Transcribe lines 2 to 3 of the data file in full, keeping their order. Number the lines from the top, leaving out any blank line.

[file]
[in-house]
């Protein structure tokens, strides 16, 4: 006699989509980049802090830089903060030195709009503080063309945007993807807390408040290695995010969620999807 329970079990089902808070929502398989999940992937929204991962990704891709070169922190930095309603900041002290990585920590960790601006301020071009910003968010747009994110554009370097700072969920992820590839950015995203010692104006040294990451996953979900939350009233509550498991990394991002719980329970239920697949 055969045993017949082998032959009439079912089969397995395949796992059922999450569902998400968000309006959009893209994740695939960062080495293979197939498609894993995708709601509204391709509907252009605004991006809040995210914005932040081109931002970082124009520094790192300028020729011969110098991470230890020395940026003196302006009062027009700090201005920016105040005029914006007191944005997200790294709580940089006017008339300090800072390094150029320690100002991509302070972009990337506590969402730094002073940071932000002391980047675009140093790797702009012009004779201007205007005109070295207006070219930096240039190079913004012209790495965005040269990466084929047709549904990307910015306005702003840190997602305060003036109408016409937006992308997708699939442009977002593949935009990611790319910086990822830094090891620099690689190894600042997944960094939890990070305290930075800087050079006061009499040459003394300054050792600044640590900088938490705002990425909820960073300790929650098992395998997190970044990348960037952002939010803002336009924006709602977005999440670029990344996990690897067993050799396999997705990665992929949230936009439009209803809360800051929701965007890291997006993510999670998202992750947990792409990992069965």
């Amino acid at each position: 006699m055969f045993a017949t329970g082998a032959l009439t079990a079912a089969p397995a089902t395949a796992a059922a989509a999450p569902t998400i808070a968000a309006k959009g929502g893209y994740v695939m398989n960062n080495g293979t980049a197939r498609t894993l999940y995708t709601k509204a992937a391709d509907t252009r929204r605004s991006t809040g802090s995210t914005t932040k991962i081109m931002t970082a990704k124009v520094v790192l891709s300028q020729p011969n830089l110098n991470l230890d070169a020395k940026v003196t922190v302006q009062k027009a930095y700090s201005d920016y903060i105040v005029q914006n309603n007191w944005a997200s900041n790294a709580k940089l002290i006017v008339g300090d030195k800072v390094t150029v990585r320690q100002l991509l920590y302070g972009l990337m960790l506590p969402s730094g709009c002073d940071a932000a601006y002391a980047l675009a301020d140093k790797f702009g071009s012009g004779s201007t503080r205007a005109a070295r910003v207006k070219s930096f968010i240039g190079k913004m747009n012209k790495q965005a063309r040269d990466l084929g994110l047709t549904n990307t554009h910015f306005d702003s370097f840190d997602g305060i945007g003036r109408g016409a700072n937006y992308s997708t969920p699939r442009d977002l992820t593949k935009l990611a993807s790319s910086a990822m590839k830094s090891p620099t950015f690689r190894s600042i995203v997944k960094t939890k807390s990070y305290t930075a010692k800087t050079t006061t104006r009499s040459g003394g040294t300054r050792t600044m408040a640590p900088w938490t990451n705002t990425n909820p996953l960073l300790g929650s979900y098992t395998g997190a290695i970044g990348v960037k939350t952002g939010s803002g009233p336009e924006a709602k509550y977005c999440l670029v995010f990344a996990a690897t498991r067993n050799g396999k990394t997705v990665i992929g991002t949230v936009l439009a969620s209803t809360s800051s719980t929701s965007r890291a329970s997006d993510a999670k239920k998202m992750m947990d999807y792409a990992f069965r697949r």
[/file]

């Protein structure tokens, strides 16, 4: 006699989509980049802090830089903060030195709009503080063309945007993807807390408040290695995010969620999807 329970079990089902808070929502398989999940992937929204991962990704891709070169922190930095309603900041002290990585920590960790601006301020071009910003968010747009994110554009370097700072969920992820590839950015995203010692104006040294990451996953979900939350009233509550498991990394991002719980329970239920697949 055969045993017949082998032959009439079912089969397995395949796992059922999450569902998400968000309006959009893209994740695939960062080495293979197939498609894993995708709601509204391709509907252009605004991006809040995210914005932040081109931002970082124009520094790192300028020729011969110098991470230890020395940026003196302006009062027009700090201005920016105040005029914006007191944005997200790294709580940089006017008339300090800072390094150029320690100002991509302070972009990337506590969402730094002073940071932000002391980047675009140093790797702009012009004779201007205007005109070295207006070219930096240039190079913004012209790495965005040269990466084929047709549904990307910015306005702003840190997602305060003036109408016409937006992308997708699939442009977002593949935009990611790319910086990822830094090891620099690689190894600042997944960094939890990070305290930075800087050079006061009499040459003394300054050792600044640590900088938490705002990425909820960073300790929650098992395998997190970044990348960037952002939010803002336009924006709602977005999440670029990344996990690897067993050799396999997705990665992929949230936009439009209803809360800051929701965007890291997006993510999670998202992750947990792409990992069965």
């Amino acid at each position: 006699m055969f045993a017949t329970g082998a032959l009439t079990a079912a089969p397995a089902t395949a796992a059922a989509a999450p569902t998400i808070a968000a309006k959009g929502g893209y994740v695939m398989n960062n080495g293979t980049a197939r498609t894993l999940y995708t709601k509204a992937a391709d509907t252009r929204r605004s991006t809040g802090s995210t914005t932040k991962i081109m931002t970082a990704k124009v520094v790192l891709s300028q020729p011969n830089l110098n991470l230890d070169a020395k940026v003196t922190v302006q009062k027009a930095y700090s201005d920016y903060i105040v005029q914006n309603n007191w944005a997200s900041n790294a709580k940089l002290i006017v008339g300090d030195k800072v390094t150029v990585r320690q100002l991509l920590y302070g972009l990337m960790l506590p969402s730094g709009c002073d940071a932000a601006y002391a980047l675009a301020d140093k790797f702009g071009s012009g004779s201007t503080r205007a005109a070295r910003v207006k070219s930096f968010i240039g190079k913004m747009n012209k790495q965005a063309r040269d990466l084929g994110l047709t549904n990307t554009h910015f306005d702003s370097f840190d997602g305060i945007g003036r109408g016409a700072n937006y992308s997708t969920p699939r442009d977002l992820t593949k935009l990611a993807s790319s910086a990822m590839k830094s090891p620099t950015f690689r190894s600042i995203v997944k960094t939890k807390s990070y305290t930075a010692k800087t050079t006061t104006r009499s040459g003394g040294t300054r050792t600044m408040a640590p900088w938490t990451n705002t990425n909820p996953l960073l300790g929650s979900y098992t395998g997190a290695i970044g990348v960037k939350t952002g939010s803002g009233p336009e924006a709602k509550y977005c999440l670029v995010f990344a996990a690897t498991r067993n050799g396999k990394t997705v990665i992929g991002t949230v936009l439009a969620s209803t809360s800051s719980t929701s965007r890291a329970s997006d993510a999670k239920k998202m992750m947990d999807y792409a990992f069965r697949r």